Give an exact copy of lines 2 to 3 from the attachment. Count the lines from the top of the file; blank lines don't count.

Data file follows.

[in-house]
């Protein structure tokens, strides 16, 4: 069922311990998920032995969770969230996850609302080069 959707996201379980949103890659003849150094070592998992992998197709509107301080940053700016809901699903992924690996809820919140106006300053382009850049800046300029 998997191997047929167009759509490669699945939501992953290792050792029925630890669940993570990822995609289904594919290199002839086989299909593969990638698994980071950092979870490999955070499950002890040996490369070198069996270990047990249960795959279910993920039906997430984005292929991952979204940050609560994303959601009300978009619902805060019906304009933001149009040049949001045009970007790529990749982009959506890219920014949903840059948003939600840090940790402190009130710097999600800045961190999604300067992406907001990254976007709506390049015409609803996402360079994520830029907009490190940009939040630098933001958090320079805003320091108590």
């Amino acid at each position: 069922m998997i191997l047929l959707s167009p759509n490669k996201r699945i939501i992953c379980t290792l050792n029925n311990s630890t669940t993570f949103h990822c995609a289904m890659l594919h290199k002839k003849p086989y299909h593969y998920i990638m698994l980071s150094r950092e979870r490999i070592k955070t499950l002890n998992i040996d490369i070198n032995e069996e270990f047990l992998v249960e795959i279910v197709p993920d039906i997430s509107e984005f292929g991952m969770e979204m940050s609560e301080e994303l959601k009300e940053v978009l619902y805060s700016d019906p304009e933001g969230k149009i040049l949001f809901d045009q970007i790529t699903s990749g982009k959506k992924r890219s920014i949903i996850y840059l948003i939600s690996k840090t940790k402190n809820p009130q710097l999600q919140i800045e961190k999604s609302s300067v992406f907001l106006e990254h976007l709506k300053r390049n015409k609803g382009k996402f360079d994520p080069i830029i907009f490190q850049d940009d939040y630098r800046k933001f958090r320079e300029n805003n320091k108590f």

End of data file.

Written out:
């Protein structure tokens, strides 16, 4: 069922311990998920032995969770969230996850609302080069 959707996201379980949103890659003849150094070592998992992998197709509107301080940053700016809901699903992924690996809820919140106006300053382009850049800046300029 998997191997047929167009759509490669699945939501992953290792050792029925630890669940993570990822995609289904594919290199002839086989299909593969990638698994980071950092979870490999955070499950002890040996490369070198069996270990047990249960795959279910993920039906997430984005292929991952979204940050609560994303959601009300978009619902805060019906304009933001149009040049949001045009970007790529990749982009959506890219920014949903840059948003939600840090940790402190009130710097999600800045961190999604300067992406907001990254976007709506390049015409609803996402360079994520830029907009490190940009939040630098933001958090320079805003320091108590």
């Amino acid at each position: 069922m998997i191997l047929l959707s167009p759509n490669k996201r699945i939501i992953c379980t290792l050792n029925n311990s630890t669940t993570f949103h990822c995609a289904m890659l594919h290199k002839k003849p086989y299909h593969y998920i990638m698994l980071s150094r950092e979870r490999i070592k955070t499950l002890n998992i040996d490369i070198n032995e069996e270990f047990l992998v249960e795959i279910v197709p993920d039906i997430s509107e984005f292929g991952m969770e979204m940050s609560e301080e994303l959601k009300e940053v978009l619902y805060s700016d019906p304009e933001g969230k149009i040049l949001f809901d045009q970007i790529t699903s990749g982009k959506k992924r890219s920014i949903i996850y840059l948003i939600s690996k840090t940790k402190n809820p009130q710097l999600q919140i800045e961190k999604s609302s300067v992406f907001l106006e990254h976007l709506k300053r390049n015409k609803g382009k996402f360079d994520p080069i830029i907009f490190q850049d940009d939040y630098r800046k933001f958090r320079e300029n805003n320091k108590f």